Multiple Glazing

units. Many manufacturers of glass and windows utilize one or more of the following.

a. Interior glazing sheets of very thin, durable, highly transparent plastic film. These add airspaces while adding little thickness and almost no weight.

b. Low-conductivity gas fills instead of dry air between the panes, using gases such as argon or sulfur hexa-fluoride.

c. Low-emissivity (Low-E) coatings on inside surfaces of glass. These coatings are usually formulated for use in cold climates, to be highly transparent to solar wavelengths of light and heat, but to reflect the longer infrared wavelengths that are characteristic of heat radiated from the interior of a building. For use in climates and buildings where summer cooling is the primary problem, other formulas arc used to produce coatings that reflect most solar heat.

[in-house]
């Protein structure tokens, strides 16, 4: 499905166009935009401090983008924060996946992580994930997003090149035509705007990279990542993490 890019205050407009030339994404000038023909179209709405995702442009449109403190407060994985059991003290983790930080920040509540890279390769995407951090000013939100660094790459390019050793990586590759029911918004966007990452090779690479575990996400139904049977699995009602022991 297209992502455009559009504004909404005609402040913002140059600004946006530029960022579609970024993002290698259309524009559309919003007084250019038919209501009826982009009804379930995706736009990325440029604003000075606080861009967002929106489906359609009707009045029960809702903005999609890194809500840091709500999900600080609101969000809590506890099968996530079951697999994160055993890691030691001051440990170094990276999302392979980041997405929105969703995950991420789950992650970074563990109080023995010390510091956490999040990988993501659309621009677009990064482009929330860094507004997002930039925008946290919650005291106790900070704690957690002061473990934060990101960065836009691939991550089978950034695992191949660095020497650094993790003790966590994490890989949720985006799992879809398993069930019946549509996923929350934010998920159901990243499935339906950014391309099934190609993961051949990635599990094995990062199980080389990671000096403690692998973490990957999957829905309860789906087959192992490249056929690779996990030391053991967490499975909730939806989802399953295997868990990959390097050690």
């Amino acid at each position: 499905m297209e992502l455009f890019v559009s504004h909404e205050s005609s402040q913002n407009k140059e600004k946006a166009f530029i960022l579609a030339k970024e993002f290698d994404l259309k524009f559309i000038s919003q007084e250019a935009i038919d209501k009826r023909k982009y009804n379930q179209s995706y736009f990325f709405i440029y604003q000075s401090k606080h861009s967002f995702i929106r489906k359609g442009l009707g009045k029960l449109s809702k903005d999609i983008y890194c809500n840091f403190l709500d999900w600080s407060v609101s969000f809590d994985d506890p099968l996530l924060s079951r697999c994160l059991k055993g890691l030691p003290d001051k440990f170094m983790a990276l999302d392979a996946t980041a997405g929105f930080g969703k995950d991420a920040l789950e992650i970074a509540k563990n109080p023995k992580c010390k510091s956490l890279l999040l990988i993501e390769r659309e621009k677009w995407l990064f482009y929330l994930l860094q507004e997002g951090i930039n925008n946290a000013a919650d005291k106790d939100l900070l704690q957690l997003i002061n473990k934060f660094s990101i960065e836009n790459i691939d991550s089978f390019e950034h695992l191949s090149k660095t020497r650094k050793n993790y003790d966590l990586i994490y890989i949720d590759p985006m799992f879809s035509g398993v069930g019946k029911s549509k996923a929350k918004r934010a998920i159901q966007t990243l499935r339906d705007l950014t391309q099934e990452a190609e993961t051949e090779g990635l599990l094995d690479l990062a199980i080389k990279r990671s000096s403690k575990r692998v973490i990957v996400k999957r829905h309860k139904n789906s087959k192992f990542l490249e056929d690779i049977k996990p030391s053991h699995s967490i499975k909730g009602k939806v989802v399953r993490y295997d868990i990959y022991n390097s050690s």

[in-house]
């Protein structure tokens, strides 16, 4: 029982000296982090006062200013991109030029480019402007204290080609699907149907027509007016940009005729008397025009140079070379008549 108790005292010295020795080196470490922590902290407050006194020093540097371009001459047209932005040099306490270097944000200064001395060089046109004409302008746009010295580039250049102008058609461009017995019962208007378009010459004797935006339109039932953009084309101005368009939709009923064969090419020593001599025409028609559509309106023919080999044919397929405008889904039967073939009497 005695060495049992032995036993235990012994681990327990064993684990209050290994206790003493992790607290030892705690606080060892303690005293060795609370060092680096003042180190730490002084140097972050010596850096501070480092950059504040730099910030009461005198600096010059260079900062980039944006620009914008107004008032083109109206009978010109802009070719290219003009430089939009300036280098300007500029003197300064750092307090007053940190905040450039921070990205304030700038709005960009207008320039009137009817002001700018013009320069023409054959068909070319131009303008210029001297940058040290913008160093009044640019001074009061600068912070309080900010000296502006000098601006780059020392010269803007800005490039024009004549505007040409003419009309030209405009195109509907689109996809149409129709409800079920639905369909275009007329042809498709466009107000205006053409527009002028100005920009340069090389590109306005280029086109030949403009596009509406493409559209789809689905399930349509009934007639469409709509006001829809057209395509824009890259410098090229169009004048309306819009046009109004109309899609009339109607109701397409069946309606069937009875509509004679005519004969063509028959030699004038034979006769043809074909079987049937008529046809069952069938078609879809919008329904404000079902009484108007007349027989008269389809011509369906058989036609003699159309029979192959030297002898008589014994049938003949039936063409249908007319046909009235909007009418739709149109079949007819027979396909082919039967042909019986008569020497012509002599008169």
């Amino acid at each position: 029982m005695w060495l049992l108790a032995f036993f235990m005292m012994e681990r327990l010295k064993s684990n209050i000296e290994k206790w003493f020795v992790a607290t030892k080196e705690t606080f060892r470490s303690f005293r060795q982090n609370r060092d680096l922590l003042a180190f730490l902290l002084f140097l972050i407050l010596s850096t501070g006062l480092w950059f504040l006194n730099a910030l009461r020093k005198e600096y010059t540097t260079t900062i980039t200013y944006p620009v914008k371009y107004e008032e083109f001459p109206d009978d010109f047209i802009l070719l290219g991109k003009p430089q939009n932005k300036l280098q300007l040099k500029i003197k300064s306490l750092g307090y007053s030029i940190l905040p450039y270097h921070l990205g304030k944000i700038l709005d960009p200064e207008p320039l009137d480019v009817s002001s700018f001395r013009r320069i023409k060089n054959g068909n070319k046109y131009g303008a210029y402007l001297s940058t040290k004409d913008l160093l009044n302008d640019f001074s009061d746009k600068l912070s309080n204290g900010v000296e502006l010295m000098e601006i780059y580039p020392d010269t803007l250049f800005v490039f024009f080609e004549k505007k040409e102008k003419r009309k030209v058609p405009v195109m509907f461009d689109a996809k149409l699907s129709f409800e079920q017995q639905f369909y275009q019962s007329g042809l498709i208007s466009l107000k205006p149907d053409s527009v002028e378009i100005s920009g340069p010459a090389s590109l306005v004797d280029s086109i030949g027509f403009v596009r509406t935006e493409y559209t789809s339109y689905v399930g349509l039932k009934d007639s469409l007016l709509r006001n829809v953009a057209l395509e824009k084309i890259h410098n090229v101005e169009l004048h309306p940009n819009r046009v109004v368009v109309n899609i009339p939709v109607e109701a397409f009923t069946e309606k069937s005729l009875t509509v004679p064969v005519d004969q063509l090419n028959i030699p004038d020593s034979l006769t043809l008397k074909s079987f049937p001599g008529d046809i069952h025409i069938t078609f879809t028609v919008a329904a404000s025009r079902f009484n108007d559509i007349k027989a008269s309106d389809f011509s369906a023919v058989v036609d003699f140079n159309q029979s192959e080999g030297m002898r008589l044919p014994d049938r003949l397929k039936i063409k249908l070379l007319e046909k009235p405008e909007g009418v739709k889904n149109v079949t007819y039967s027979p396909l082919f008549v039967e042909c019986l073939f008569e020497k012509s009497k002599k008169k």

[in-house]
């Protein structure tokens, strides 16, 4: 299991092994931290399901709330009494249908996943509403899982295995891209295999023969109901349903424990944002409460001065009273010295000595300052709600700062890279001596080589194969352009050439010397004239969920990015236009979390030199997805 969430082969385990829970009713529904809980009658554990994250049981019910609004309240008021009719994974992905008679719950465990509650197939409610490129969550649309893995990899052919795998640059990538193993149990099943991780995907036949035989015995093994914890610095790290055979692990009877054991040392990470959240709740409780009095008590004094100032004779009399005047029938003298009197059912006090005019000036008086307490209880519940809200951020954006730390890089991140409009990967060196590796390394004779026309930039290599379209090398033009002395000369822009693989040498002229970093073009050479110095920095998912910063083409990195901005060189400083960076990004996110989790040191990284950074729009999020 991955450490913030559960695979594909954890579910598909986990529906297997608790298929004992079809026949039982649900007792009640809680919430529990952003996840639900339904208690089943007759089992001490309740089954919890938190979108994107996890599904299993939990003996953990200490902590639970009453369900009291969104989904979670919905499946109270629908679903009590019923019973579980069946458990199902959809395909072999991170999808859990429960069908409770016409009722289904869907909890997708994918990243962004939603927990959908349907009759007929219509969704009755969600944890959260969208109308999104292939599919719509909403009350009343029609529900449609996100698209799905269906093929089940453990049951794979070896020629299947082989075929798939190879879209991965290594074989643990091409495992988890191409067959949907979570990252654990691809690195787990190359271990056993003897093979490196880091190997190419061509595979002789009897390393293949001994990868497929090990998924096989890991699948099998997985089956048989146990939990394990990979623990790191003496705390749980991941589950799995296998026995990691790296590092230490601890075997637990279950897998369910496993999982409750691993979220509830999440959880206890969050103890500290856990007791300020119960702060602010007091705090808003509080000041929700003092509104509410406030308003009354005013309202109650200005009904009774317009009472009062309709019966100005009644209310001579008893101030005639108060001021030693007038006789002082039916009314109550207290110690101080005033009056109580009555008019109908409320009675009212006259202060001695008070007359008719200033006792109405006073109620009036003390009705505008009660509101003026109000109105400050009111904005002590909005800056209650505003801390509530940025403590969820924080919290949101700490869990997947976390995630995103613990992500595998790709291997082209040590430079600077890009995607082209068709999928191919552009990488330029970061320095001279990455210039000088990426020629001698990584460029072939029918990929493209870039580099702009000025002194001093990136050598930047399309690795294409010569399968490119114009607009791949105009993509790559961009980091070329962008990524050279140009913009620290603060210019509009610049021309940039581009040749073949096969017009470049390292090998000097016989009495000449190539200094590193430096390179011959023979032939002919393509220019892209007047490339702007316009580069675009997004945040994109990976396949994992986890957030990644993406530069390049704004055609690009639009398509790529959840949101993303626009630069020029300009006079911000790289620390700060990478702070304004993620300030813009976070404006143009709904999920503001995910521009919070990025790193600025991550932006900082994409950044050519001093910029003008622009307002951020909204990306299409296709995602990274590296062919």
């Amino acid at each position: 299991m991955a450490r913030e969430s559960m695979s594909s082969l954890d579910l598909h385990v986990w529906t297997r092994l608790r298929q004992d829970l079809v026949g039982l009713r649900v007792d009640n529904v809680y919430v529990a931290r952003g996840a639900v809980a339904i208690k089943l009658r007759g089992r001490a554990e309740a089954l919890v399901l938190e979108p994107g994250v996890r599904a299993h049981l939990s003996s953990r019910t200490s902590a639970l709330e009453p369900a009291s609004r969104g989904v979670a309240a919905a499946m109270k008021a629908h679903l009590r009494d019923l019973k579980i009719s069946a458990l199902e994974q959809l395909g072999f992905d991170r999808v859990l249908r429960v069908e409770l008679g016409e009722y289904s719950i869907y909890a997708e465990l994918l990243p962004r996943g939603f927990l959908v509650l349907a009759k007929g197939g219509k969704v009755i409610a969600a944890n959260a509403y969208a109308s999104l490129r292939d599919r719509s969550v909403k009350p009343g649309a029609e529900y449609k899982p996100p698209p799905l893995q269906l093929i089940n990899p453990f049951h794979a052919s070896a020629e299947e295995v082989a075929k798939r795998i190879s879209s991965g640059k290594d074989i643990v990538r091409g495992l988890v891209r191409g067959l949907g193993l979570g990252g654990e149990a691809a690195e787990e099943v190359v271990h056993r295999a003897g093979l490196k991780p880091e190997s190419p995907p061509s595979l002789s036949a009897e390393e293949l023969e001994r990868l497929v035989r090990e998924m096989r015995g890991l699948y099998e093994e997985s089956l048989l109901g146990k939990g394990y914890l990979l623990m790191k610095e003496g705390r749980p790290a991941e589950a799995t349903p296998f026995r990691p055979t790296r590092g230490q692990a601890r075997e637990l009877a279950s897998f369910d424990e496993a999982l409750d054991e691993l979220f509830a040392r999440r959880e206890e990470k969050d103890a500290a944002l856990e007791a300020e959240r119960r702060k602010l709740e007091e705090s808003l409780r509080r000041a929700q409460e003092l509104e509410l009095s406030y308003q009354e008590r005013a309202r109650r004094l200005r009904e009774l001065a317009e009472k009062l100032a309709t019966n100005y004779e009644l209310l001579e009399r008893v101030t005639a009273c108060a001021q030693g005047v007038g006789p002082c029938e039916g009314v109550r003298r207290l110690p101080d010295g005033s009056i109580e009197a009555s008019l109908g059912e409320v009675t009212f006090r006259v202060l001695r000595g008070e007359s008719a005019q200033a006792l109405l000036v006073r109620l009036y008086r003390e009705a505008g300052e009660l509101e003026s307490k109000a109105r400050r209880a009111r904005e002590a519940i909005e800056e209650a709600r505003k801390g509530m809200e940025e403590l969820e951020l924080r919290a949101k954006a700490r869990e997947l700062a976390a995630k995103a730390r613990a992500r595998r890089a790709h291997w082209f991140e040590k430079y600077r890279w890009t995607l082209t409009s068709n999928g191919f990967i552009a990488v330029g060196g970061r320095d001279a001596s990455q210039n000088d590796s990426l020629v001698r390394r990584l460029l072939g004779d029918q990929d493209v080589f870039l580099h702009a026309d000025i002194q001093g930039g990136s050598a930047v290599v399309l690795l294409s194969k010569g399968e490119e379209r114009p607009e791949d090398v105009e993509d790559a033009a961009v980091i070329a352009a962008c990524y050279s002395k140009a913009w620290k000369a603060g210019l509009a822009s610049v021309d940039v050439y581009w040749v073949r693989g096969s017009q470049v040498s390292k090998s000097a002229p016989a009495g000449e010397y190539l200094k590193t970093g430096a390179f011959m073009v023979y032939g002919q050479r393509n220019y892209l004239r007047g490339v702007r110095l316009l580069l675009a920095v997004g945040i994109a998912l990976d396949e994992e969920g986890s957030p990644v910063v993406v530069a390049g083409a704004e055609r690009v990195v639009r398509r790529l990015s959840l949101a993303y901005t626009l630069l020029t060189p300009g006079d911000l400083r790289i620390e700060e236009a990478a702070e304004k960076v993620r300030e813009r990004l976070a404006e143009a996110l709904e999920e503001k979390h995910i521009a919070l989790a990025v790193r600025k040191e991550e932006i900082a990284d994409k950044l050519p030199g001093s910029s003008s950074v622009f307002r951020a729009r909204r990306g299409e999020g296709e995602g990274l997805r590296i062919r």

d. Edge spacer details between the sheets of glass that are less conductive of heat than the conventional metal spline.

At this writing, the most thermally efficient multiple glazing units, by utilizing a combination of these devices, achieve an insulating value of R-8 (56)—about 40% as good as that of a well-insulated wall. For more information on the thermal resistance of various types of glazing, see manufacturers' literature for windows and glazing. When we are evaluating alternative types of windows for their thermal resistances, it is important that we compare test values for entire window units, rather than for center of glazing. Window unit values include the effects of the glass, edge seal, and frame, while centcr-of-glazing values relate only to the glass itself. ■

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